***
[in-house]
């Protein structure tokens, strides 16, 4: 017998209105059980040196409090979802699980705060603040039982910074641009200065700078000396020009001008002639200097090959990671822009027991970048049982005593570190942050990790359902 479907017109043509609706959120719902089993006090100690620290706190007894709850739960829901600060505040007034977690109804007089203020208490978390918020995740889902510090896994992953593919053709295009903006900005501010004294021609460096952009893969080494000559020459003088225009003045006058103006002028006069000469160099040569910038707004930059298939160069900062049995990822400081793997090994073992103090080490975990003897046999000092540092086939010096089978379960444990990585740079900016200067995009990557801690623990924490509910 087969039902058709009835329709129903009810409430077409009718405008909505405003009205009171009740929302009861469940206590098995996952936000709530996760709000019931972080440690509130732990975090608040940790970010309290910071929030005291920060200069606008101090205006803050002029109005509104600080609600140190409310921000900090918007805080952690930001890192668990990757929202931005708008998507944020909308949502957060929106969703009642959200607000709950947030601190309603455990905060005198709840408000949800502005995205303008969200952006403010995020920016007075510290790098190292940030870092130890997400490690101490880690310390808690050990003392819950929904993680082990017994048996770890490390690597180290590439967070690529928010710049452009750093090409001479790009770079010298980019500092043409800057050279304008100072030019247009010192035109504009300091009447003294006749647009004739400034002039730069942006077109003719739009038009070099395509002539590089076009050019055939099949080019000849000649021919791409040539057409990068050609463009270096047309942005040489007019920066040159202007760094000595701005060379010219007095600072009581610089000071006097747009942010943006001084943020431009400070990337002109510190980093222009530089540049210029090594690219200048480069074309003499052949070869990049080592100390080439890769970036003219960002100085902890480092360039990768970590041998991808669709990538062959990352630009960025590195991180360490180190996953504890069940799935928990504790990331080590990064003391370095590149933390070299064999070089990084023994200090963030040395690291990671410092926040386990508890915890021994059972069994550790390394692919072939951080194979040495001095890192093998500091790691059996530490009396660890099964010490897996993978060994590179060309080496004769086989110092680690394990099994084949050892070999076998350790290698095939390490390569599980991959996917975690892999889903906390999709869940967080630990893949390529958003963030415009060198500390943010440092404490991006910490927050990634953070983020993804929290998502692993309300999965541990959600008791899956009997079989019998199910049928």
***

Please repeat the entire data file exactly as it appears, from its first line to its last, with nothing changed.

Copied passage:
[in-house]
């Protein structure tokens, strides 16, 4: 017998209105059980040196409090979802699980705060603040039982910074641009200065700078000396020009001008002639200097090959990671822009027991970048049982005593570190942050990790359902 479907017109043509609706959120719902089993006090100690620290706190007894709850739960829901600060505040007034977690109804007089203020208490978390918020995740889902510090896994992953593919053709295009903006900005501010004294021609460096952009893969080494000559020459003088225009003045006058103006002028006069000469160099040569910038707004930059298939160069900062049995990822400081793997090994073992103090080490975990003897046999000092540092086939010096089978379960444990990585740079900016200067995009990557801690623990924490509910 087969039902058709009835329709129903009810409430077409009718405008909505405003009205009171009740929302009861469940206590098995996952936000709530996760709000019931972080440690509130732990975090608040940790970010309290910071929030005291920060200069606008101090205006803050002029109005509104600080609600140190409310921000900090918007805080952690930001890192668990990757929202931005708008998507944020909308949502957060929106969703009642959200607000709950947030601190309603455990905060005198709840408000949800502005995205303008969200952006403010995020920016007075510290790098190292940030870092130890997400490690101490880690310390808690050990003392819950929904993680082990017994048996770890490390690597180290590439967070690529928010710049452009750093090409001479790009770079010298980019500092043409800057050279304008100072030019247009010192035109504009300091009447003294006749647009004739400034002039730069942006077109003719739009038009070099395509002539590089076009050019055939099949080019000849000649021919791409040539057409990068050609463009270096047309942005040489007019920066040159202007760094000595701005060379010219007095600072009581610089000071006097747009942010943006001084943020431009400070990337002109510190980093222009530089540049210029090594690219200048480069074309003499052949070869990049080592100390080439890769970036003219960002100085902890480092360039990768970590041998991808669709990538062959990352630009960025590195991180360490180190996953504890069940799935928990504790990331080590990064003391370095590149933390070299064999070089990084023994200090963030040395690291990671410092926040386990508890915890021994059972069994550790390394692919072939951080194979040495001095890192093998500091790691059996530490009396660890099964010490897996993978060994590179060309080496004769086989110092680690394990099994084949050892070999076998350790290698095939390490390569599980991959996917975690892999889903906390999709869940967080630990893949390529958003963030415009060198500390943010440092404490991006910490927050990634953070983020993804929290998502692993309300999965541990959600008791899956009997079989019998199910049928």